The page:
For the second consecutive year, James C. McFall served as co-chair of the American Bar Association’s First Amendment and Media Law Diversity Moot Court Competition, which took place February 9 – 11 in New Orleans, Louisiana. The annual competition offers minority law students the opportunity to argue a hypothetical case and interact with practicing media law attorneys and sitting judges.

This year, the hypothetical case focused on whether an exemption to the Freedom of Information Act allows for a governmental agency in possession of a report detailing the findings of an investigation into instances of high lead levels in residents of a community with a contaminated water supply to withhold the report when the report was prepared by a third-party who provided the report to the agency under a confidentiality agreement.

Students who participated in the competition were required to complete an application and short essay. Ten teams (20 total students) were selected as quarter-finalists. The teams were then required to submit an appellate brief on the hypothetical case. The four teams with the highest brief scores received an invitation to participate in the semi-final round of oral arguments before practicing media attorneys at the Forum’s Annual Conference.

The four students with the highest combined brief and oral argument scores advanced to the final round of the competition, where they participated in oral arguments before a panel of three federal judges: Judge Charles L. Wilson, Circuit Judge of the United States Court of Appeals for the Eleventh Circuit, Judge Stephen A. Higginson, Circuit Judge of the United States Court of Appeals for the Fifth Circuit, and Judge Sam A. Lindsay, District Judge of the United States District Court for the Northern District of Texas. The team with the highest score for the final round of oral arguments was the winner of the competition. Each member of the winning team received $750, while the finalist with the highest score for the final round was named “Best Oralist” and received $1,500.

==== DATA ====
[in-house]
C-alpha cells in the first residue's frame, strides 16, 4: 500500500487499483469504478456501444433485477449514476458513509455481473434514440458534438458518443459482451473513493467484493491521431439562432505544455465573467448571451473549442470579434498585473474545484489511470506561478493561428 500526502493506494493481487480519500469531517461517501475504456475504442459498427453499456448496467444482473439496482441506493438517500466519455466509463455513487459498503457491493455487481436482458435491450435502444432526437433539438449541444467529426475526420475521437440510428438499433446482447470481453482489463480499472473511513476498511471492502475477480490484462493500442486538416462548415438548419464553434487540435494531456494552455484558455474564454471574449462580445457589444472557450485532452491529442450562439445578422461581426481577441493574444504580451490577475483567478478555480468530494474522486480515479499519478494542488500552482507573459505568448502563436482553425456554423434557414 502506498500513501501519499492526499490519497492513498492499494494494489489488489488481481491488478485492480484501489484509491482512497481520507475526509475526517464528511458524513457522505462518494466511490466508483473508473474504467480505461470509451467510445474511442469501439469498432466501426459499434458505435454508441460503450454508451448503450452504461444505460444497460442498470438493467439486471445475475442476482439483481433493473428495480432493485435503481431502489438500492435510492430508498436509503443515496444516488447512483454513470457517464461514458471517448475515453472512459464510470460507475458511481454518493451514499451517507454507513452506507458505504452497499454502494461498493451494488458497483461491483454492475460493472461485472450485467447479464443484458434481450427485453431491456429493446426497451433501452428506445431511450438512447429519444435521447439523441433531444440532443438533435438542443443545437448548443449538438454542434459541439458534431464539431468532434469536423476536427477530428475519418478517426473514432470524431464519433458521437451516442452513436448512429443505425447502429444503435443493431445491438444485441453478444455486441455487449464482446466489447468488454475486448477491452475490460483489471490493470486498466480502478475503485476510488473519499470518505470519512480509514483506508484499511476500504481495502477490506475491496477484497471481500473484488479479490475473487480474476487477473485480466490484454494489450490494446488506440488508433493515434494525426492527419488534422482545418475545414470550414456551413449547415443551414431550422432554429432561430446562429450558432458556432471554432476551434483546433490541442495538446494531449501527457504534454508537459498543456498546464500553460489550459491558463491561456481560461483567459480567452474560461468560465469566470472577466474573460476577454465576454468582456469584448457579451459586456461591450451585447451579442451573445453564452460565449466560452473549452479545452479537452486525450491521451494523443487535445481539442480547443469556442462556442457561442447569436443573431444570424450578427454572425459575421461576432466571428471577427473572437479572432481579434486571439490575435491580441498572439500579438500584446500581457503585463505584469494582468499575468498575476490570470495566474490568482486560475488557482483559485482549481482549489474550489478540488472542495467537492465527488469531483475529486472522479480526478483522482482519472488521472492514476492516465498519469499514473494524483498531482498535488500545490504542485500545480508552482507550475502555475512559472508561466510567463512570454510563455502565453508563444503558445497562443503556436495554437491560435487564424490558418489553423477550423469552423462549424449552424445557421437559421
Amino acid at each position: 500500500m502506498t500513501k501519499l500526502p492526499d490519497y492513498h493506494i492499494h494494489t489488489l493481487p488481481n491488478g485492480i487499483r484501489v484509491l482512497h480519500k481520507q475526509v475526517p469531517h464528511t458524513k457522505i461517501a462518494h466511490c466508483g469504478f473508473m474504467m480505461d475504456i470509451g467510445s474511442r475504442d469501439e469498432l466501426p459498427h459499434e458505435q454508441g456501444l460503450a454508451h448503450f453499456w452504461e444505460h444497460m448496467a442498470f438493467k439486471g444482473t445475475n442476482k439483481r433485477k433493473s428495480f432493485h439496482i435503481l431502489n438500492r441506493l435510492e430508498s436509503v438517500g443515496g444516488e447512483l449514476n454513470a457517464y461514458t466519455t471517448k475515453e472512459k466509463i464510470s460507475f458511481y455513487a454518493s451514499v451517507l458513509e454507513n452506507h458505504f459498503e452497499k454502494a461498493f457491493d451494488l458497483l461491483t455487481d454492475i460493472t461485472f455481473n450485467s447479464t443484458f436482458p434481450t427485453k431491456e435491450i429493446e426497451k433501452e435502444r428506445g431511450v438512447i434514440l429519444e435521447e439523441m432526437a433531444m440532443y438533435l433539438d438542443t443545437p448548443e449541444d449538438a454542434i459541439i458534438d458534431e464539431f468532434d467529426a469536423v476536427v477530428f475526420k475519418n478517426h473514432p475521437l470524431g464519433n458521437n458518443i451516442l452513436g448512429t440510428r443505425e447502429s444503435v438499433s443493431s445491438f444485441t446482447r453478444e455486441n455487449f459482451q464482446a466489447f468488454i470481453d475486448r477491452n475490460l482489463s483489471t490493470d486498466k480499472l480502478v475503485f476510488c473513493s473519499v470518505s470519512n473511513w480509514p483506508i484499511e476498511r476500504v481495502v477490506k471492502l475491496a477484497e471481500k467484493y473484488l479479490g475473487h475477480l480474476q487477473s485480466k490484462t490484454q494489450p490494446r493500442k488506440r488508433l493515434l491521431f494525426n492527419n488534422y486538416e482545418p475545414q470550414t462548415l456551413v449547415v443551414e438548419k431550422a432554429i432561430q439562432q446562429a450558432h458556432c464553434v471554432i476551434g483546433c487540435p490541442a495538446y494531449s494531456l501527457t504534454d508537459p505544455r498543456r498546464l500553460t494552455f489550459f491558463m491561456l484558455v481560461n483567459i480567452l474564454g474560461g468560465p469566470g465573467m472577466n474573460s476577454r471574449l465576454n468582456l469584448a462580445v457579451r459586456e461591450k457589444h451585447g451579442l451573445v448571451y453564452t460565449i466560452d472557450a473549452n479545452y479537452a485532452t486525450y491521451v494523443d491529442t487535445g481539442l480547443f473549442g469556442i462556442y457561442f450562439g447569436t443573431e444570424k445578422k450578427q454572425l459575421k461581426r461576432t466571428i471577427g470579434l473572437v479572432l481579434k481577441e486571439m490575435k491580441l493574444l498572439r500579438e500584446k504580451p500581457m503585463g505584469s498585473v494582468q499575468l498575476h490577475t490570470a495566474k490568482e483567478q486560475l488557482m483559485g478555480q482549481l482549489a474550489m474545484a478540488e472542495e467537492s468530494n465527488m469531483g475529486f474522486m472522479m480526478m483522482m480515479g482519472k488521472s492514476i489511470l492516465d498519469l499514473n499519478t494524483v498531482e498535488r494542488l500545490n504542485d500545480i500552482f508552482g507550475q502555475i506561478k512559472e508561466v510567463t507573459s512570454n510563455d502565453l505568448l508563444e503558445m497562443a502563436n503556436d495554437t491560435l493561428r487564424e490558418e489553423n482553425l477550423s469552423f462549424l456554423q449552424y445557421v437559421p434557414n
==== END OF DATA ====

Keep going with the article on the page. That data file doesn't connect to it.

Notably, each quarter-finalist was paired with a practicing media law attorney in their region who provides the student with mentorship, career advice, and networking opportunities.  This year, Jackson Walker associate Trey McDonald served as a mentor for one of the students in the competition. Jackson Walker also served as a sponsor.

“The competition provides an invaluable experience for minority law students looking to pursue careers in media law,” James said. “Judge Wilson, Judge Higginson, and Judge Lindsay’s participation in this year’s competition made the event truly special. I’m honored to be part of an event that provides real-world experience and mentoring that will benefit students throughout their careers.”

James has agreed to co-chair next-year’s competition. For more information, visit the American Bar Association’s Forum on Communications Law.

About James C. McFall

James Carlos McFall is a litigation attorney who focuses on commercial, media, and construction disputes. James’ practice covers all areas of litigation from investigation to trial, including depositions, preparing fact and expert witnesses for deposition and trial testimony, and drafting and arguing various evidentiary and dispositive motions. Last fall, James and Jackson Walker partner W. Ross Forbes, Jr. tried a case to a jury in which they obtained a verdict of more than $12 million against a group of defendants.

In media litigation, James has represented television networks, newspapers, journalists, internet publishers, film directors, and producers in cases of libel, defamation, and misappropriation of likeness. He received his B.A. and M.A. degrees from Stanford University and his J.D. from Washington University School of Law, where he served as a Senior Editor for the Washington University Law Review.